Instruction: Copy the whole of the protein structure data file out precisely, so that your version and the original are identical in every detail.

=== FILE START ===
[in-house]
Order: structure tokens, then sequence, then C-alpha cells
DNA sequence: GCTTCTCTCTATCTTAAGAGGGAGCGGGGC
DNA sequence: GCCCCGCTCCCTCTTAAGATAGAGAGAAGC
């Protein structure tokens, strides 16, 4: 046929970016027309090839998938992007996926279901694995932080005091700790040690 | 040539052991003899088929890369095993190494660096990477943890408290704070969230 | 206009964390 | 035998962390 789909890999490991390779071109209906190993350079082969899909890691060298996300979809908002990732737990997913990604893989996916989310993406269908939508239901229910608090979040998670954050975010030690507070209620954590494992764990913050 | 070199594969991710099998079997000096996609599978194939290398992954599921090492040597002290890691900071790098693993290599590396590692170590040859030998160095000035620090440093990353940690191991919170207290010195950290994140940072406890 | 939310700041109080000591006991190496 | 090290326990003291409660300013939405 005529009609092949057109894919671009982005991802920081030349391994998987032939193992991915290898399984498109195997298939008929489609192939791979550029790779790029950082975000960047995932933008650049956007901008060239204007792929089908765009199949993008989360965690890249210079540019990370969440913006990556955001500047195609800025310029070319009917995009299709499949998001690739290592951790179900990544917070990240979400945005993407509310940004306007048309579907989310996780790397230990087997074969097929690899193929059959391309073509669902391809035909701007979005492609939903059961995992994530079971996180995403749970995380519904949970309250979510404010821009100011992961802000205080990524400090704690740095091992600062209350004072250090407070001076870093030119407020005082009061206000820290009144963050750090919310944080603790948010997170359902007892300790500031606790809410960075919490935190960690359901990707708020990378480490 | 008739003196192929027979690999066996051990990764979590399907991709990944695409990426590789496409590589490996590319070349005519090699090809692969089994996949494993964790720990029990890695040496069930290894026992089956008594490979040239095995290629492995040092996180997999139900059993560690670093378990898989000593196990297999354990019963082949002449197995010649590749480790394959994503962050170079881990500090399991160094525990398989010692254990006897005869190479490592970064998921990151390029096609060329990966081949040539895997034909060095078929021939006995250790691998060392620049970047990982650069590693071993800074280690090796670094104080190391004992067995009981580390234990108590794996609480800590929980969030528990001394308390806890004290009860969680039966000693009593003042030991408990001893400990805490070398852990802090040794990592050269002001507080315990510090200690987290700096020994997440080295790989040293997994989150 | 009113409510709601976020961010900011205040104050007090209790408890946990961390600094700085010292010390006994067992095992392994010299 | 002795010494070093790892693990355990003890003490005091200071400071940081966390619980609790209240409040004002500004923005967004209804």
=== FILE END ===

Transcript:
[in-house]
Order: structure tokens, then sequence, then C-alpha cells
DNA sequence: GCTTCTCTCTATCTTAAGAGGGAGCGGGGC
DNA sequence: GCCCCGCTCCCTCTTAAGATAGAGAGAAGC
């Protein structure tokens, strides 16, 4: 046929970016027309090839998938992007996926279901694995932080005091700790040690 | 040539052991003899088929890369095993190494660096990477943890408290704070969230 | 206009964390 | 035998962390 789909890999490991390779071109209906190993350079082969899909890691060298996300979809908002990732737990997913990604893989996916989310993406269908939508239901229910608090979040998670954050975010030690507070209620954590494992764990913050 | 070199594969991710099998079997000096996609599978194939290398992954599921090492040597002290890691900071790098693993290599590396590692170590040859030998160095000035620090440093990353940690191991919170207290010195950290994140940072406890 | 939310700041109080000591006991190496 | 090290326990003291409660300013939405 005529009609092949057109894919671009982005991802920081030349391994998987032939193992991915290898399984498109195997298939008929489609192939791979550029790779790029950082975000960047995932933008650049956007901008060239204007792929089908765009199949993008989360965690890249210079540019990370969440913006990556955001500047195609800025310029070319009917995009299709499949998001690739290592951790179900990544917070990240979400945005993407509310940004306007048309579907989310996780790397230990087997074969097929690899193929059959391309073509669902391809035909701007979005492609939903059961995992994530079971996180995403749970995380519904949970309250979510404010821009100011992961802000205080990524400090704690740095091992600062209350004072250090407070001076870093030119407020005082009061206000820290009144963050750090919310944080603790948010997170359902007892300790500031606790809410960075919490935190960690359901990707708020990378480490 | 008739003196192929027979690999066996051990990764979590399907991709990944695409990426590789496409590589490996590319070349005519090699090809692969089994996949494993964790720990029990890695040496069930290894026992089956008594490979040239095995290629492995040092996180997999139900059993560690670093378990898989000593196990297999354990019963082949002449197995010649590749480790394959994503962050170079881990500090399991160094525990398989010692254990006897005869190479490592970064998921990151390029096609060329990966081949040539895997034909060095078929021939006995250790691998060392620049970047990982650069590693071993800074280690090796670094104080190391004992067995009981580390234990108590794996609480800590929980969030528990001394308390806890004290009860969680039966000693009593003042030991408990001893400990805490070398852990802090040794990592050269002001507080315990510090200690987290700096020994997440080295790989040293997994989150 | 009113409510709601976020961010900011205040104050007090209790408890946990961390600094700085010292010390006994067992095992392994010299 | 002795010494070093790892693990355990003890003490005091200071400071940081966390619980609790209240409040004002500004923005967004209804």